• Master's Futbol
  • Toronto Skillz

You have to think that "if" and "when" CPL is at a point where they have a coherent D1 to D3 with Pro-Rel, some cleaning regarding where the clubs are and where they might end up might get addressed. What's stopping one or some or even all teams to get investors and relocated+rebranded within Toronto to locations that makes sense and help them succeed in D2 or D3?

Politically, Toronto is still a "divided city". Don't be shocked that a "North York", "Scarborough" and "Etobicoke" club emerges out of those 3 or brand new if those the league makes it to that point.

 

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Posted (edited)
11 minutes ago, Ansem said:

I assure you I'm not crying.

My point stands but of course I'm talking multi-tier over the next decades. There's already D3 teams in Toronto:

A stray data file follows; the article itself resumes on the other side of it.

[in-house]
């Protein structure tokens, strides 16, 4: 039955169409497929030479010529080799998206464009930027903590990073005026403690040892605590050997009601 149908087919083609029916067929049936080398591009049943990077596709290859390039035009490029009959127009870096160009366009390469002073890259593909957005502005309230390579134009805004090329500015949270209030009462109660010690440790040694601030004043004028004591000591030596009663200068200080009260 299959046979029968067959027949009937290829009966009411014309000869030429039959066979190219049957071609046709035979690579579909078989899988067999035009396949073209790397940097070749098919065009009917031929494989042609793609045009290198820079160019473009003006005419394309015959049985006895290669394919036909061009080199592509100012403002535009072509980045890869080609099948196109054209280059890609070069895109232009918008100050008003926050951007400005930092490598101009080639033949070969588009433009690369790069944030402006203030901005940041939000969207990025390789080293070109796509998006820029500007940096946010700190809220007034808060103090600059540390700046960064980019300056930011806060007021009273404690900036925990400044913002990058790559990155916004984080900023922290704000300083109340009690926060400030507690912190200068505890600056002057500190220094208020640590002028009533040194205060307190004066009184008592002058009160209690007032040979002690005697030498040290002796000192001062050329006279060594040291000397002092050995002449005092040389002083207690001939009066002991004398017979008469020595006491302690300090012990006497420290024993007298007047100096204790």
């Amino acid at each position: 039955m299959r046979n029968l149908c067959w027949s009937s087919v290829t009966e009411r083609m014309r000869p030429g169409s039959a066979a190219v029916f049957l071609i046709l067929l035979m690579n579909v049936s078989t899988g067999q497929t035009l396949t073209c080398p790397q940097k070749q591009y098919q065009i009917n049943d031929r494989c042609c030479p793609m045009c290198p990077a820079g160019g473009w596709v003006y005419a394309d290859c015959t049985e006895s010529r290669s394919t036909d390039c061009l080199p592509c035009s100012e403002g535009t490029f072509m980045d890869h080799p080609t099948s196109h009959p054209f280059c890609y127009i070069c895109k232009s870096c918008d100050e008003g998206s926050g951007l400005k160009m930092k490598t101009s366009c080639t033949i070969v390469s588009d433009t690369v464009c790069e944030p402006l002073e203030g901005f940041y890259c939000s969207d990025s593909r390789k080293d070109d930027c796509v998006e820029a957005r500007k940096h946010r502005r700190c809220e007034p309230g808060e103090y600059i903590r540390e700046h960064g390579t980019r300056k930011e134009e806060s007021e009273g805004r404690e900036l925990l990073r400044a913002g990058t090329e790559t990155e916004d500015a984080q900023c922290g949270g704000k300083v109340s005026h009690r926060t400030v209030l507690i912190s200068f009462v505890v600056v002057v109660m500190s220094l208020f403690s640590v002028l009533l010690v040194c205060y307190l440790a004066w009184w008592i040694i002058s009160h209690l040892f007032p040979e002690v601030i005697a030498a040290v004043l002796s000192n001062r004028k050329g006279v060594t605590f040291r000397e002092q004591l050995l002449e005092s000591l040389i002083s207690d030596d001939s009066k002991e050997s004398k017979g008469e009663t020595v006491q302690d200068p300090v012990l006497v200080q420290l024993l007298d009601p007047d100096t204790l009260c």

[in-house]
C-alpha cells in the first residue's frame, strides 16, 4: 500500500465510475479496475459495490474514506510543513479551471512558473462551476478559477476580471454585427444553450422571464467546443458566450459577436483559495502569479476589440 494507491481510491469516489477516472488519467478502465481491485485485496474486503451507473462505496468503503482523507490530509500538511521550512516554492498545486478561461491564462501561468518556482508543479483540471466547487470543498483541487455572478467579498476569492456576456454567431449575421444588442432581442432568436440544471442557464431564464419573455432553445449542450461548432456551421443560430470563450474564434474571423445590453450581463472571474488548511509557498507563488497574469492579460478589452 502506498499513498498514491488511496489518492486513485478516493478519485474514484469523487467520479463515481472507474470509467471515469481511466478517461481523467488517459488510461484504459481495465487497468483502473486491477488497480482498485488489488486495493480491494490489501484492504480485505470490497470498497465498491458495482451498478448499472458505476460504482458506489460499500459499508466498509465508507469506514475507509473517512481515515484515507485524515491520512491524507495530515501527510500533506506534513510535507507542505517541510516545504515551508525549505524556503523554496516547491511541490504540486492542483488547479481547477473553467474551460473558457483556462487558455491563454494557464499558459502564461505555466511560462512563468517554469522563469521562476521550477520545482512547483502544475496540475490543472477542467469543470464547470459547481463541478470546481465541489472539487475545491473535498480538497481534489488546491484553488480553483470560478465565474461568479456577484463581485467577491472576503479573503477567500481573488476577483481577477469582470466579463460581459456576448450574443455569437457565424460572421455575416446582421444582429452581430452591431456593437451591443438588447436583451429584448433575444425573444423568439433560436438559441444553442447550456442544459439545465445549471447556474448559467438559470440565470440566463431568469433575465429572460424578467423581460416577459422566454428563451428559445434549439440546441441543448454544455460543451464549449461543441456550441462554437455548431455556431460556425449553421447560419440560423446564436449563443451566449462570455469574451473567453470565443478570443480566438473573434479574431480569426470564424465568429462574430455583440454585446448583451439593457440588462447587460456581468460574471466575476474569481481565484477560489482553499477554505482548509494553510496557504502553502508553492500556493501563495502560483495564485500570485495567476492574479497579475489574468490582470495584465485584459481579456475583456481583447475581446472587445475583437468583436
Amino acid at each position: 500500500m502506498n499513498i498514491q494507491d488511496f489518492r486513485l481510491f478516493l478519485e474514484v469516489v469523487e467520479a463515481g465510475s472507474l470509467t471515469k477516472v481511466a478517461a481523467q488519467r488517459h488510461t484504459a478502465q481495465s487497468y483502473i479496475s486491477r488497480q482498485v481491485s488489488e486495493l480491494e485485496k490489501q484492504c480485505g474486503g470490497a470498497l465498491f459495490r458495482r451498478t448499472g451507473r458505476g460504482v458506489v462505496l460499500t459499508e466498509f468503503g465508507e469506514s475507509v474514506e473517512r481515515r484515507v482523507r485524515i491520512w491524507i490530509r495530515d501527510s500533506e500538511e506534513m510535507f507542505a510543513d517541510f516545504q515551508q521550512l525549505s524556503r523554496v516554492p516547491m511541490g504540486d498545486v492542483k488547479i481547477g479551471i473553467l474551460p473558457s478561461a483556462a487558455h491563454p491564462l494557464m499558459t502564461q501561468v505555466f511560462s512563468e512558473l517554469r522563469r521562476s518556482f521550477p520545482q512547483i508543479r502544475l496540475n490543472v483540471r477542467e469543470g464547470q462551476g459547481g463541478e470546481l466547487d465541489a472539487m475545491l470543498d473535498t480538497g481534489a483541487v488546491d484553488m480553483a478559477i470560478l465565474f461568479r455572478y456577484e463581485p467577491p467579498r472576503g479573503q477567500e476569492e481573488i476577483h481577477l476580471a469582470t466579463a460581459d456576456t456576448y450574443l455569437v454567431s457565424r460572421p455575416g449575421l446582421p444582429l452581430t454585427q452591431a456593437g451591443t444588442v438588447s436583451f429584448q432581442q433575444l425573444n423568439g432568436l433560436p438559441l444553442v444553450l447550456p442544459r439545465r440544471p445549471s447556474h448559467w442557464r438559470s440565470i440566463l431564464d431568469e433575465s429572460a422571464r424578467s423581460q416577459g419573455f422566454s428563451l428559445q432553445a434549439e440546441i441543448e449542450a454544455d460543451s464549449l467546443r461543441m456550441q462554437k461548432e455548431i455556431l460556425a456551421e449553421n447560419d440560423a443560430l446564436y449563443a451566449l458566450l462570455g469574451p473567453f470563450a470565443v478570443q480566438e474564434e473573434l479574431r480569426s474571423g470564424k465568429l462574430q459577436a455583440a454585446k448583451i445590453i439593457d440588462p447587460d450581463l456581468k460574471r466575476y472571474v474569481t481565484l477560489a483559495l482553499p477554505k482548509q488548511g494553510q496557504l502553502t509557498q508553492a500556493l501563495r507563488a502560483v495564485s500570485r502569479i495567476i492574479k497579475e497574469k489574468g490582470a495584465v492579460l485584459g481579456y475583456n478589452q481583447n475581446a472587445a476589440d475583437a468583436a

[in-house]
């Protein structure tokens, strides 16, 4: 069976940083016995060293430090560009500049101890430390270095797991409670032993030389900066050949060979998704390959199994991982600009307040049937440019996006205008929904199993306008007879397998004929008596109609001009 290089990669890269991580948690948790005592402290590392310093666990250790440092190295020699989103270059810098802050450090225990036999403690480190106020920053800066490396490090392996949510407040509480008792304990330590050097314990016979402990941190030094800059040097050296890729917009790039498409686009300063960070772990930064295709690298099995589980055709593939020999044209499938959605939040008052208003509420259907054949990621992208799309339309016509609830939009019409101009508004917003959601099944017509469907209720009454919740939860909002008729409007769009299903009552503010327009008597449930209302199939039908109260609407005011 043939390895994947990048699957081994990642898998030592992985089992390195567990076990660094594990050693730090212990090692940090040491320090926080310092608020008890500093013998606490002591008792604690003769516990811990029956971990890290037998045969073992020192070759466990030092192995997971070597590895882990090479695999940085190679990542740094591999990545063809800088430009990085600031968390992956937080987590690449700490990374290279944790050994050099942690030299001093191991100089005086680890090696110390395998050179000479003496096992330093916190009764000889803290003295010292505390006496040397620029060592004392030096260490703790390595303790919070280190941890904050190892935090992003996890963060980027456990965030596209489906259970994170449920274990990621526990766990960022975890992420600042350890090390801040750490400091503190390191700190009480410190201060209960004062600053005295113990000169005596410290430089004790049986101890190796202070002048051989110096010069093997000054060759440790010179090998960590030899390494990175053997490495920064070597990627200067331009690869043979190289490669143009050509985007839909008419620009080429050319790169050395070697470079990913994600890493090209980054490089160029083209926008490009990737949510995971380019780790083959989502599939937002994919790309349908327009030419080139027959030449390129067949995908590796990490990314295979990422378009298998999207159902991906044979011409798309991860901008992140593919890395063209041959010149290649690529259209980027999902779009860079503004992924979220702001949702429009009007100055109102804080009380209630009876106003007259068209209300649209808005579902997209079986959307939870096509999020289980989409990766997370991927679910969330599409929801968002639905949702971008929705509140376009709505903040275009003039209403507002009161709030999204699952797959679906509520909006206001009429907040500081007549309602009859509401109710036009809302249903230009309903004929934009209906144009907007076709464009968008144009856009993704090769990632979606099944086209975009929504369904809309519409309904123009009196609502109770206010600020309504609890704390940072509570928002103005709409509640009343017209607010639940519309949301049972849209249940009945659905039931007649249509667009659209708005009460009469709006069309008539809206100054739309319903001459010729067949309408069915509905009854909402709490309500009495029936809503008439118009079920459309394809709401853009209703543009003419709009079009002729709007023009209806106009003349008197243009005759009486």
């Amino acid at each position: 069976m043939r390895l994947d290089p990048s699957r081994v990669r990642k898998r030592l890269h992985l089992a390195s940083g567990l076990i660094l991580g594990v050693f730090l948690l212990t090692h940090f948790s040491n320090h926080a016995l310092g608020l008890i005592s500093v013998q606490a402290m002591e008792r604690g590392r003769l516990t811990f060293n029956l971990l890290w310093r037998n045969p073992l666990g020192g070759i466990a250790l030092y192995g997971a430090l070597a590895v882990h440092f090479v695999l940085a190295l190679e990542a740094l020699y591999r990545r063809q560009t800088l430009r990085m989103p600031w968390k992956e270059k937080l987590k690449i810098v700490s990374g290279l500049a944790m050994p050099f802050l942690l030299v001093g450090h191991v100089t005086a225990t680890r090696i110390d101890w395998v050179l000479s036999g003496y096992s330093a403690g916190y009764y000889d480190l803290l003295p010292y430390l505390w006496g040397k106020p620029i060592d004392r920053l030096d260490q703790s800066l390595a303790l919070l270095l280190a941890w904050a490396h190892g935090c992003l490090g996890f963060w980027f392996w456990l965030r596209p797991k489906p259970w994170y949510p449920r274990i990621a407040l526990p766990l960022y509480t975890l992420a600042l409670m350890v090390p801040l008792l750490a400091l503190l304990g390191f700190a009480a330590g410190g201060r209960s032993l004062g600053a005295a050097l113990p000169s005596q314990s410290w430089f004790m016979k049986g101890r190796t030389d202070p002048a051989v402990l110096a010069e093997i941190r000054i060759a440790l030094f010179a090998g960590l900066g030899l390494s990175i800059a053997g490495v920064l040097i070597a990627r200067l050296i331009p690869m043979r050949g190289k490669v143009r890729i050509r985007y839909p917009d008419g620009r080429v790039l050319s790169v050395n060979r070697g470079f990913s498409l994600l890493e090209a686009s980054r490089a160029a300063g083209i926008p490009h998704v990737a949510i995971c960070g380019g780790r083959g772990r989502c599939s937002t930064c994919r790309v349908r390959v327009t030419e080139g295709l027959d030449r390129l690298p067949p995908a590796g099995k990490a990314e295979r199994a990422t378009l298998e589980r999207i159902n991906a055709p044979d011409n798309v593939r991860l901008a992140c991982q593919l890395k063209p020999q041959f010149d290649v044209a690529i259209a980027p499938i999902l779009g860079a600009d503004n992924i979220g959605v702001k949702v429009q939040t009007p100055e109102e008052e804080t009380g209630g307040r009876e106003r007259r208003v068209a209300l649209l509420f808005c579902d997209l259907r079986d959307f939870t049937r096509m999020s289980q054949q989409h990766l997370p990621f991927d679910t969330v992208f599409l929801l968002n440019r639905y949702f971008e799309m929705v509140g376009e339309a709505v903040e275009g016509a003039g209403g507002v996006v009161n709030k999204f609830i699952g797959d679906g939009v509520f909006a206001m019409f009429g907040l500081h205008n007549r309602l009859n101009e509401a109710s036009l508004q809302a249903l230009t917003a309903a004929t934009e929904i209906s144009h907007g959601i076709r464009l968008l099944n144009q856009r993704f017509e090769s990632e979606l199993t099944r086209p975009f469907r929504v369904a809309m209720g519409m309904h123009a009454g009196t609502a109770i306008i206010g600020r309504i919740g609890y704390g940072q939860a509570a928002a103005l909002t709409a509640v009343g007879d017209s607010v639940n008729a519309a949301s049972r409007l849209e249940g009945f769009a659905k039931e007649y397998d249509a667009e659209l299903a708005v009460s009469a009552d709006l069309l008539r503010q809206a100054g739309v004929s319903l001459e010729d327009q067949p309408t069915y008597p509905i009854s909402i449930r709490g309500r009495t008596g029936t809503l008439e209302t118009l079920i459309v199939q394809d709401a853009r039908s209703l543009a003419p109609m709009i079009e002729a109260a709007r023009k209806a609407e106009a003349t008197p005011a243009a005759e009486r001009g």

• Alliance United
  • Master's Futbol
  • Toronto Skillz

You have to think that "if" and "when" CPL is at a point where they have a coherent D1 to D3 with Pro-Rel, some cleaning regarding where the clubs are and where they might end up might get addressed. What's stopping one or some or even all teams to get investors and relocated+rebranded within Toronto to locations that makes sense and help them succeed in D2 or D3?

Politically, Toronto is still a "divided city". Don't be shocked that a "North York", "Scarborough" and "Etobicoke" club emerges out of those 3 or brand new if those the league makes it to that point.

 

There's 4 d3 if you count TFC2. As were talking decades, there's a little more room but the issues of how big they can be and can you over come being lower tier in Toronto are still massive. Not even counting stadium issues, before you say modular remember this is a city that's pretty cheap and loves its greenery, building even a modular stadium would be a pain for any potential owner wanting Scarborough or Etobicoke (and honestly I think a Scarborough team would be a hit)

Also by GTA cities merged I mean like Peel Region becomes the city of Peel (Mississauga and Brampton no longer exist, dun dun dunnnnnnnnn)